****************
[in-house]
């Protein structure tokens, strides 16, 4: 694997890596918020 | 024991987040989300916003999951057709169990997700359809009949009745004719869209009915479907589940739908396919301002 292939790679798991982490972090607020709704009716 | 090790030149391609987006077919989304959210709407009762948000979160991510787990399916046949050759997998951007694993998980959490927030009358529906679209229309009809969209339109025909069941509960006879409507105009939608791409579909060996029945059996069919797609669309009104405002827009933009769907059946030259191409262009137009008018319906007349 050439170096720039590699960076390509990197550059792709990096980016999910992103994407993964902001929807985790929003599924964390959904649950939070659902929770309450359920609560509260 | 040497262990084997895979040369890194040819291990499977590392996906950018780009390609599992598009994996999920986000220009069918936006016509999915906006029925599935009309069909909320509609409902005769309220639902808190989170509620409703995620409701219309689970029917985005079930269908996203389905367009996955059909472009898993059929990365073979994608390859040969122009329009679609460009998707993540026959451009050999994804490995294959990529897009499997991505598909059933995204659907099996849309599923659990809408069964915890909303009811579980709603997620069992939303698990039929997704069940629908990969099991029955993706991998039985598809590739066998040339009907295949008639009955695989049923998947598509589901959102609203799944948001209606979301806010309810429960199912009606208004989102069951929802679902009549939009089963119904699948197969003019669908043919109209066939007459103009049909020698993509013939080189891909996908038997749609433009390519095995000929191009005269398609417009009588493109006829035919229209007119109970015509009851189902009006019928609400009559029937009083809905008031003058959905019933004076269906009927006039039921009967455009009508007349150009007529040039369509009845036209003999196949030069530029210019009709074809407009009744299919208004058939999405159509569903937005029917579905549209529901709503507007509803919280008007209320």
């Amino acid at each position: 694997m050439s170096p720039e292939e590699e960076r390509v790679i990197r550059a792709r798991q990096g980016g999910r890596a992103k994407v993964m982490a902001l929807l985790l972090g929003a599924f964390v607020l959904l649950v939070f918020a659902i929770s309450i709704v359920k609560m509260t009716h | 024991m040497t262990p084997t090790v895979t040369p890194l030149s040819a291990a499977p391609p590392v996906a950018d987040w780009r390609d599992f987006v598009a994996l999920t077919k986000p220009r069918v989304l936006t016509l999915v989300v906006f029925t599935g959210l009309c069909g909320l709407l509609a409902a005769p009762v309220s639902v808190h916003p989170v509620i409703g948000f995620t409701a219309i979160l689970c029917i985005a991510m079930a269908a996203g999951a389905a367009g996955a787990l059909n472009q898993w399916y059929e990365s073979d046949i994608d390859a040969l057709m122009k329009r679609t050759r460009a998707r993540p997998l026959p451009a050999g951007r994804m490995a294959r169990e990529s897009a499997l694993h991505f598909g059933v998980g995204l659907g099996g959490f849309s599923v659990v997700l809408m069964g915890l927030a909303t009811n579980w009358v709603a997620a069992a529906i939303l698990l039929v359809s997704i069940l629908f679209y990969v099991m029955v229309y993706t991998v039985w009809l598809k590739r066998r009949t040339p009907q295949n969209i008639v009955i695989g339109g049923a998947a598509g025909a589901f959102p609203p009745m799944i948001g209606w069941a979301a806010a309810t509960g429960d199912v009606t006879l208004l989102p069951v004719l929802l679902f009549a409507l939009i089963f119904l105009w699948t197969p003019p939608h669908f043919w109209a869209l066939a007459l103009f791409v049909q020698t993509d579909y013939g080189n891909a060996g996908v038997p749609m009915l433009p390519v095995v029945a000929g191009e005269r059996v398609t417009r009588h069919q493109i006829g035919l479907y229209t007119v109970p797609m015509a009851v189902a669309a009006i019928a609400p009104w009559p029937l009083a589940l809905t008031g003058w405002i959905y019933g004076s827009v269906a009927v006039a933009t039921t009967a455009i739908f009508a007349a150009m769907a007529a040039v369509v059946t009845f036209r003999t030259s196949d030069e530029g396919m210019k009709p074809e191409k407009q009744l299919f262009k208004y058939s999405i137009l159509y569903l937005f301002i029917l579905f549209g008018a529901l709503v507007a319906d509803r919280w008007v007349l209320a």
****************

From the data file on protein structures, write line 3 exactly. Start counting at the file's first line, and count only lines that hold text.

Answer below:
């Amino acid at each position: 694997m050439s170096p720039e292939e590699e960076r390509v790679i990197r550059a792709r798991q990096g980016g999910r890596a992103k994407v993964m982490a902001l929807l985790l972090g929003a599924f964390v607020l959904l649950v939070f918020a659902i929770s309450i709704v359920k609560m509260t009716h | 024991m040497t262990p084997t090790v895979t040369p890194l030149s040819a291990a499977p391609p590392v996906a950018d987040w780009r390609d599992f987006v598009a994996l999920t077919k986000p220009r069918v989304l936006t016509l999915v989300v906006f029925t599935g959210l009309c069909g909320l709407l509609a409902a005769p009762v309220s639902v808190h916003p989170v509620i409703g948000f995620t409701a219309i979160l689970c029917i985005a991510m079930a269908a996203g999951a389905a367009g996955a787990l059909n472009q898993w399916y059929e990365s073979d046949i994608d390859a040969l057709m122009k329009r679609t050759r460009a998707r993540p997998l026959p451009a050999g951007r994804m490995a294959r169990e990529s897009a499997l694993h991505f598909g059933v998980g995204l659907g099996g959490f849309s599923v659990v997700l809408m069964g915890l927030a909303t009811n579980w009358v709603a997620a069992a529906i939303l698990l039929v359809s997704i069940l629908f679209y990969v099991m029955v229309y993706t991998v039985w009809l598809k590739r066998r009949t040339p009907q295949n969209i008639v009955i695989g339109g049923a998947a598509g025909a589901f959102p609203p009745m799944i948001g209606w069941a979301a806010a309810t509960g429960d199912v009606t006879l208004l989102p069951v004719l929802l679902f009549a409507l939009i089963f119904l105009w699948t197969p003019p939608h669908f043919w109209a869209l066939a007459l103009f791409v049909q020698t993509d579909y013939g080189n891909a060996g996908v038997p749609m009915l433009p390519v095995v029945a000929g191009e005269r059996v398609t417009r009588h069919q493109i006829g035919l479907y229209t007119v109970p797609m015509a009851v189902a669309a009006i019928a609400p009104w009559p029937l009083a589940l809905t008031g003058w405002i959905y019933g004076s827009v269906a009927v006039a933009t039921t009967a455009i739908f009508a007349a150009m769907a007529a040039v369509v059946t009845f036209r003999t030259s196949d030069e530029g396919m210019k009709p074809e191409k407009q009744l299919f262009k208004y058939s999405i137009l159509y569903l937005f301002i029917l579905f549209g008018a529901l709503v507007a319906d509803r919280w008007v007349l209320a």